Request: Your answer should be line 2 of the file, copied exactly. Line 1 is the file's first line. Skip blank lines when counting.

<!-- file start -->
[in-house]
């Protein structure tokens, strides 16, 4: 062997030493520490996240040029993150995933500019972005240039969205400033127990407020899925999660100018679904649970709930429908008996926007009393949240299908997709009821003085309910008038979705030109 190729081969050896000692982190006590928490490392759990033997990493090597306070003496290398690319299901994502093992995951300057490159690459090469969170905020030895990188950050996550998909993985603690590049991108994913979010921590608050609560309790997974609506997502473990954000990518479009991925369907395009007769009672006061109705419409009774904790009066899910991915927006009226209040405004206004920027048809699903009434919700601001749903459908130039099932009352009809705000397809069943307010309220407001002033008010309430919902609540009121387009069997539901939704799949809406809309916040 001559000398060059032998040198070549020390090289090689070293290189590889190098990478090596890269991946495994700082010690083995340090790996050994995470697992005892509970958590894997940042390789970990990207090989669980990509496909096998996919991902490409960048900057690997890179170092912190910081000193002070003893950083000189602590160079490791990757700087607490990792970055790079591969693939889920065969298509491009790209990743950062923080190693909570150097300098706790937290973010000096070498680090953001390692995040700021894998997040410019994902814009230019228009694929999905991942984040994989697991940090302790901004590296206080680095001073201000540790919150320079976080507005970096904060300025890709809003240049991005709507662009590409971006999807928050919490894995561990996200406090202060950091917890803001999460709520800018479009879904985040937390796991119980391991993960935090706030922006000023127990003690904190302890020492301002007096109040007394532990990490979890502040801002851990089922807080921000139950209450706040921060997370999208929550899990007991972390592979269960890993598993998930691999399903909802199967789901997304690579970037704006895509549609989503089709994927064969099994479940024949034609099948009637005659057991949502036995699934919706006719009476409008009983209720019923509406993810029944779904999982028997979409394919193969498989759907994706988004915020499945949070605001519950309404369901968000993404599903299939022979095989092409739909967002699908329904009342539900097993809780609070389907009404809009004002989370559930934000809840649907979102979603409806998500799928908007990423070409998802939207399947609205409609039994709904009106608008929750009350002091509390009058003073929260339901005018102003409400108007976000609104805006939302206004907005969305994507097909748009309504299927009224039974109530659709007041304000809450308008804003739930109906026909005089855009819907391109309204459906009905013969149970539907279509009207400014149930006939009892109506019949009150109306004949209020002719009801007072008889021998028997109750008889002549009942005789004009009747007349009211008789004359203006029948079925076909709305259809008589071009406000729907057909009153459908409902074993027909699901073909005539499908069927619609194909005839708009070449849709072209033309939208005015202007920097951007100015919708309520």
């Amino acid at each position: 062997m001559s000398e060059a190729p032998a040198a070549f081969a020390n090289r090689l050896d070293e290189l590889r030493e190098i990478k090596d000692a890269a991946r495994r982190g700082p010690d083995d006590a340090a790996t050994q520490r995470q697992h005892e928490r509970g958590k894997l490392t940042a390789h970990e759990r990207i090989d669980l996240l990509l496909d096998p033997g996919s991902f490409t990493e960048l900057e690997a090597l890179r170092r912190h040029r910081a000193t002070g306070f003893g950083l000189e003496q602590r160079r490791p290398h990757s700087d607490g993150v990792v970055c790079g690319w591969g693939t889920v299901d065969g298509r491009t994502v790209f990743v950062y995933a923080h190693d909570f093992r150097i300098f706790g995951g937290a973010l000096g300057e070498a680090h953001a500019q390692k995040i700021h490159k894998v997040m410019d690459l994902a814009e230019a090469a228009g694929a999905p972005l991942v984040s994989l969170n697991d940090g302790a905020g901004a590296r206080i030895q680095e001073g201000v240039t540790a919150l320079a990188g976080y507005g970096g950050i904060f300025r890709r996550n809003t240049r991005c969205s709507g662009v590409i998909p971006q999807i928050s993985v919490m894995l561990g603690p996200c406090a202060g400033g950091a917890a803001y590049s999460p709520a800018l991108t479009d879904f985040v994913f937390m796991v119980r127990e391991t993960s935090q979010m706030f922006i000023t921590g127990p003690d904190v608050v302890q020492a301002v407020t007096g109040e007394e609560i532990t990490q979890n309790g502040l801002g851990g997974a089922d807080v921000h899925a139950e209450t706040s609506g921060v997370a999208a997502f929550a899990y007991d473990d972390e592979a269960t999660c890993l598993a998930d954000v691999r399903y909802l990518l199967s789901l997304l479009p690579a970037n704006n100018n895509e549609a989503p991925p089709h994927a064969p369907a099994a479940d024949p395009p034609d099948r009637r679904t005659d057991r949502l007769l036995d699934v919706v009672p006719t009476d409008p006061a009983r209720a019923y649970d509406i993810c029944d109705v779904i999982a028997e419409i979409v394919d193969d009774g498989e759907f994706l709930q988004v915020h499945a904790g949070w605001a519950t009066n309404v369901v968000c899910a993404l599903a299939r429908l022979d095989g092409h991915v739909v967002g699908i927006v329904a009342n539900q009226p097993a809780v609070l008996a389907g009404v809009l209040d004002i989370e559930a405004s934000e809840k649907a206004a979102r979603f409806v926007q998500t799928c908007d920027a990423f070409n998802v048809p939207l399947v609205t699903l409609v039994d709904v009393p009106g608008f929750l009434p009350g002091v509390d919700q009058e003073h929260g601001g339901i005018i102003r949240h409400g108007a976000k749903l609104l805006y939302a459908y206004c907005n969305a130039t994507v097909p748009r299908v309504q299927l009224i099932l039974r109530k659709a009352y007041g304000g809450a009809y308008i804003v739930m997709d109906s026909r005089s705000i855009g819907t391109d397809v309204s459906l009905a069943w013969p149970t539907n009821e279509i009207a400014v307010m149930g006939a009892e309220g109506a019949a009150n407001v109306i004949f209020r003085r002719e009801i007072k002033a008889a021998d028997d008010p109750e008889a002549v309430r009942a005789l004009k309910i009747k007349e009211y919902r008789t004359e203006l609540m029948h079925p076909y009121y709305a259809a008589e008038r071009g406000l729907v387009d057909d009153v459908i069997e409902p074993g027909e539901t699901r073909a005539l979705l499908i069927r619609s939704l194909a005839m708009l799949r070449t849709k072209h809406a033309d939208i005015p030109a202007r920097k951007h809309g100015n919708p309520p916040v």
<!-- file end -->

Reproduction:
């Protein structure tokens, strides 16, 4: 062997030493520490996240040029993150995933500019972005240039969205400033127990407020899925999660100018679904649970709930429908008996926007009393949240299908997709009821003085309910008038979705030109 190729081969050896000692982190006590928490490392759990033997990493090597306070003496290398690319299901994502093992995951300057490159690459090469969170905020030895990188950050996550998909993985603690590049991108994913979010921590608050609560309790997974609506997502473990954000990518479009991925369907395009007769009672006061109705419409009774904790009066899910991915927006009226209040405004206004920027048809699903009434919700601001749903459908130039099932009352009809705000397809069943307010309220407001002033008010309430919902609540009121387009069997539901939704799949809406809309916040 001559000398060059032998040198070549020390090289090689070293290189590889190098990478090596890269991946495994700082010690083995340090790996050994995470697992005892509970958590894997940042390789970990990207090989669980990509496909096998996919991902490409960048900057690997890179170092912190910081000193002070003893950083000189602590160079490791990757700087607490990792970055790079591969693939889920065969298509491009790209990743950062923080190693909570150097300098706790937290973010000096070498680090953001390692995040700021894998997040410019994902814009230019228009694929999905991942984040994989697991940090302790901004590296206080680095001073201000540790919150320079976080507005970096904060300025890709809003240049991005709507662009590409971006999807928050919490894995561990996200406090202060950091917890803001999460709520800018479009879904985040937390796991119980391991993960935090706030922006000023127990003690904190302890020492301002007096109040007394532990990490979890502040801002851990089922807080921000139950209450706040921060997370999208929550899990007991972390592979269960890993598993998930691999399903909802199967789901997304690579970037704006895509549609989503089709994927064969099994479940024949034609099948009637005659057991949502036995699934919706006719009476409008009983209720019923509406993810029944779904999982028997979409394919193969498989759907994706988004915020499945949070605001519950309404369901968000993404599903299939022979095989092409739909967002699908329904009342539900097993809780609070389907009404809009004002989370559930934000809840649907979102979603409806998500799928908007990423070409998802939207399947609205409609039994709904009106608008929750009350002091509390009058003073929260339901005018102003409400108007976000609104805006939302206004907005969305994507097909748009309504299927009224039974109530659709007041304000809450308008804003739930109906026909005089855009819907391109309204459906009905013969149970539907279509009207400014149930006939009892109506019949009150109306004949209020002719009801007072008889021998028997109750008889002549009942005789004009009747007349009211008789004359203006029948079925076909709305259809008589071009406000729907057909009153459908409902074993027909699901073909005539499908069927619609194909005839708009070449849709072209033309939208005015202007920097951007100015919708309520």